There was evidence of an improving outlook for hospitals in the second half of 2020. By the end of the third quarter, the most recent data available, hospital profit margins had risen back into positive territory for the year, at 2.9%. But those figures were propped up in part by an influx of hundreds of millions of dollars in federal CARES Act grants. The Oregon Association of Hospitals and Health Systems said it has year-end data indicating median profit margins would have been -2.1% without federal aid.

Still, those gains may have come partly at the insurance industry’s expense. Two-thirds of Kaiser, PacificSource, Providence and Regence’s profits were recorded in the first half of the year – $300 million from January through June, versus $150 million from July through December. 

Providence was the only insurer to post stronger second-half profits.

About 94% of Oregon residents are insured, or roughly 3.8 million in total, according to Oregon Health Authority data. A bit less than half of those residents receive commercial coverage through their employers. Also, 150,000 receive individual and small-group coverage from commercial plans through the ACA’s marketplace system.

A growing share of residents – 1.25 million – are covered through the Oregon Health Plan, the state’s Medicaid program. About 550,000 receive coverage through Medicare.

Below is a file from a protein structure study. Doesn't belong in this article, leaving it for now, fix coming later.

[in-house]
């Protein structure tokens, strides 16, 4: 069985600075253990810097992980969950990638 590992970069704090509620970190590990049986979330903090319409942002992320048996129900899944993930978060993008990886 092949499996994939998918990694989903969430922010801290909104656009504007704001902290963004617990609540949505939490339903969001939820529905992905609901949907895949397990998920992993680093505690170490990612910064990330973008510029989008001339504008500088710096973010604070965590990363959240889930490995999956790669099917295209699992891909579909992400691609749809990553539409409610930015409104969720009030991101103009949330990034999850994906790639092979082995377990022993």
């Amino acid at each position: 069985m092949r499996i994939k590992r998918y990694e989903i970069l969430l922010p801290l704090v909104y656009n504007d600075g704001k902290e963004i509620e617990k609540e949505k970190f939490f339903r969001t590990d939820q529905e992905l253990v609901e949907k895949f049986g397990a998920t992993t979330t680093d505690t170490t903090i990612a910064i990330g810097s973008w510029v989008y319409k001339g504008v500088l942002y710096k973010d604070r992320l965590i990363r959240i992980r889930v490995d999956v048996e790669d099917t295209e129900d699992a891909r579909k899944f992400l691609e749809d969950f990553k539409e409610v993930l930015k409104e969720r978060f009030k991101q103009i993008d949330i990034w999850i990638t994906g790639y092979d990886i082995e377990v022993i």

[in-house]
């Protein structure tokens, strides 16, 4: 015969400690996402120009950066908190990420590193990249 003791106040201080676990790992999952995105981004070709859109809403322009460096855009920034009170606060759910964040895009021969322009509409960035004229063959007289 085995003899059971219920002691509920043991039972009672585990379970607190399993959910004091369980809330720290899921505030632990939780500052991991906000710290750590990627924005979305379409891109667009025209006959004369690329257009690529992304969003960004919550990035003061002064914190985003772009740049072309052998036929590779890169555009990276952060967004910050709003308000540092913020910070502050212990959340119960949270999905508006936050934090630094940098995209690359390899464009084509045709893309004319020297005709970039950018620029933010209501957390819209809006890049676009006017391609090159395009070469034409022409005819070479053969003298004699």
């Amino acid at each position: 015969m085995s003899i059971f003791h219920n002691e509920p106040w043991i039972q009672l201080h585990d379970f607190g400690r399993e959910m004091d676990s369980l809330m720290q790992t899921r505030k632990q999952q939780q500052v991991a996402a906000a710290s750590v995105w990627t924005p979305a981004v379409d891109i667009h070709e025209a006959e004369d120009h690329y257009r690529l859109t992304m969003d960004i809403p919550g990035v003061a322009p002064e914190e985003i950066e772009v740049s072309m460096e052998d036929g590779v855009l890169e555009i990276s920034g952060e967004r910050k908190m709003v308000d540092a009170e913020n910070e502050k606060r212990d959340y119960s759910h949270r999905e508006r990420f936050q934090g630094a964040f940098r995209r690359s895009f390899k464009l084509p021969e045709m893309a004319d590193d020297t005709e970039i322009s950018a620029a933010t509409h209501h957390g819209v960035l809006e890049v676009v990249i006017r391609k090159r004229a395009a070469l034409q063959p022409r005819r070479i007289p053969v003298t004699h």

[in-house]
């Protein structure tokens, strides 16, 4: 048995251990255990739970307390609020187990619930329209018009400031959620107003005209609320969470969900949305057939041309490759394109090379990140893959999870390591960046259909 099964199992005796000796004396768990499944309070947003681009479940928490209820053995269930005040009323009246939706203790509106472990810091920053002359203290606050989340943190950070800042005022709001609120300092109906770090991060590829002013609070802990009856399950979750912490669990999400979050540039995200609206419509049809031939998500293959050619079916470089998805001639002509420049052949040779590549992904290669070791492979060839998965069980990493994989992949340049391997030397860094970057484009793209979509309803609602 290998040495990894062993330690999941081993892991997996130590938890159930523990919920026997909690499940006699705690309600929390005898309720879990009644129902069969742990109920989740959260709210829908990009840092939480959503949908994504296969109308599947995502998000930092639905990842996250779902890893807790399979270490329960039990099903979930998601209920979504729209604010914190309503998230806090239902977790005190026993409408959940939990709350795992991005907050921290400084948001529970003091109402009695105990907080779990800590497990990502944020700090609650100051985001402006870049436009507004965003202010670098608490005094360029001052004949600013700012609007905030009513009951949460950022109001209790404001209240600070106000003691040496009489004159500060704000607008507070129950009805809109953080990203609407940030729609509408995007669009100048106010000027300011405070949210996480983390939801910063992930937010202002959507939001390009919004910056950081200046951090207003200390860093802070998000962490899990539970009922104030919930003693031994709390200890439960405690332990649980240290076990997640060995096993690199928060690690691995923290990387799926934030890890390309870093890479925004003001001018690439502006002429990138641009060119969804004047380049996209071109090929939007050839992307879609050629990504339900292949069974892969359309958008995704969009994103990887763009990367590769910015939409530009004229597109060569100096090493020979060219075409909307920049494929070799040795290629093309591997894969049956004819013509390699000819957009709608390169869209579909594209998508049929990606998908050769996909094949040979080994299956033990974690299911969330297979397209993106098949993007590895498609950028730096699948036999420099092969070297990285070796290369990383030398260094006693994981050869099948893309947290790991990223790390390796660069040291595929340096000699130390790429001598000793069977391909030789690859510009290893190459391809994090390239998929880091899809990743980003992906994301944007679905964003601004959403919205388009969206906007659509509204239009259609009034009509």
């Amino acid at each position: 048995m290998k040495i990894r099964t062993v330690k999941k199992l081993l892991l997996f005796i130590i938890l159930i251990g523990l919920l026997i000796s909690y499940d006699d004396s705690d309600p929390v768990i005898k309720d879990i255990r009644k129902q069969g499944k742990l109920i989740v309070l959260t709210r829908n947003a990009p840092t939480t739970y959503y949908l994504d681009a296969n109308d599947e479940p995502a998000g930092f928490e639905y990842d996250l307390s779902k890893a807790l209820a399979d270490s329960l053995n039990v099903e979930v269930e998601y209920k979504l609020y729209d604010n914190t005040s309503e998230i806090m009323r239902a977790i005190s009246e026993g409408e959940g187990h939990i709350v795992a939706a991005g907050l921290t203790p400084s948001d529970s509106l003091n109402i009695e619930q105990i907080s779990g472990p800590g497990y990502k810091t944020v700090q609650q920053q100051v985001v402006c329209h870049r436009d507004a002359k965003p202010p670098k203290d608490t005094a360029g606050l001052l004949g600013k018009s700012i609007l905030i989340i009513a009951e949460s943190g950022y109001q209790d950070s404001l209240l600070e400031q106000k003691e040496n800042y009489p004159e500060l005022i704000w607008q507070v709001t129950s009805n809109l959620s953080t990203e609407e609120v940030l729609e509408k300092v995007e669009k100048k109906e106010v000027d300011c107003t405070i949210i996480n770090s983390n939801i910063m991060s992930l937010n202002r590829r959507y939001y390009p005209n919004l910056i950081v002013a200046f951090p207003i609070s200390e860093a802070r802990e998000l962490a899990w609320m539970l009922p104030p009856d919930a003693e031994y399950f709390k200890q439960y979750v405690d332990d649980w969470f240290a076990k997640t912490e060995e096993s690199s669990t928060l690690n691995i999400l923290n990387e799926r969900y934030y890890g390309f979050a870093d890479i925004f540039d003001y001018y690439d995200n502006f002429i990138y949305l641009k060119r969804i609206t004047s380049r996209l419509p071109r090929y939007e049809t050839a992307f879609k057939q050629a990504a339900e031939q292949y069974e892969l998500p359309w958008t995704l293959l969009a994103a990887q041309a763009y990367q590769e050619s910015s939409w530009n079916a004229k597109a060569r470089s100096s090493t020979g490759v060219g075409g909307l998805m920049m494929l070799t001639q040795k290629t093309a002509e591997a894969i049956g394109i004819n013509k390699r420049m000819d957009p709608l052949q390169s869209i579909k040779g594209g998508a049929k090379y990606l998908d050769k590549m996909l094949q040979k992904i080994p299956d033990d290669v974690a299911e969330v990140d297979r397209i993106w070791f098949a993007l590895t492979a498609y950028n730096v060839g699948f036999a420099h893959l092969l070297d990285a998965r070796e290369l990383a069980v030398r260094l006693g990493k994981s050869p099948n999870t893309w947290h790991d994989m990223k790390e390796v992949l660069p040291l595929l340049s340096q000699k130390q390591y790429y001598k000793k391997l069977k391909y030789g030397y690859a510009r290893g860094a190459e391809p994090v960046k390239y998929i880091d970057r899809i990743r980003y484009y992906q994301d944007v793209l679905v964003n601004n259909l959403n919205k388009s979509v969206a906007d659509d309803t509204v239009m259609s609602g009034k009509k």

Enrollment in commercial plans declined statewide for the second straight year in 2020, as more Oregonians either aged into Medicare or lost coverage due to job losses and were shifted onto the Oregon Health Plan rolls. But the decline in commercial coverage last year – 20,000 residents – was much less than the decline of 114,000 in 2019.

You can reach Elon Glucklich at [email protected].

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Comments

Does it come as any surprise that, when people could not use their health insurance because of the pandemic, i.e., not using a benefit, that insurance profits would rise.

That is the main key to insurance profit, sell a benefit that is not used.  That is why they invest so much to deny a benefit.  Dah!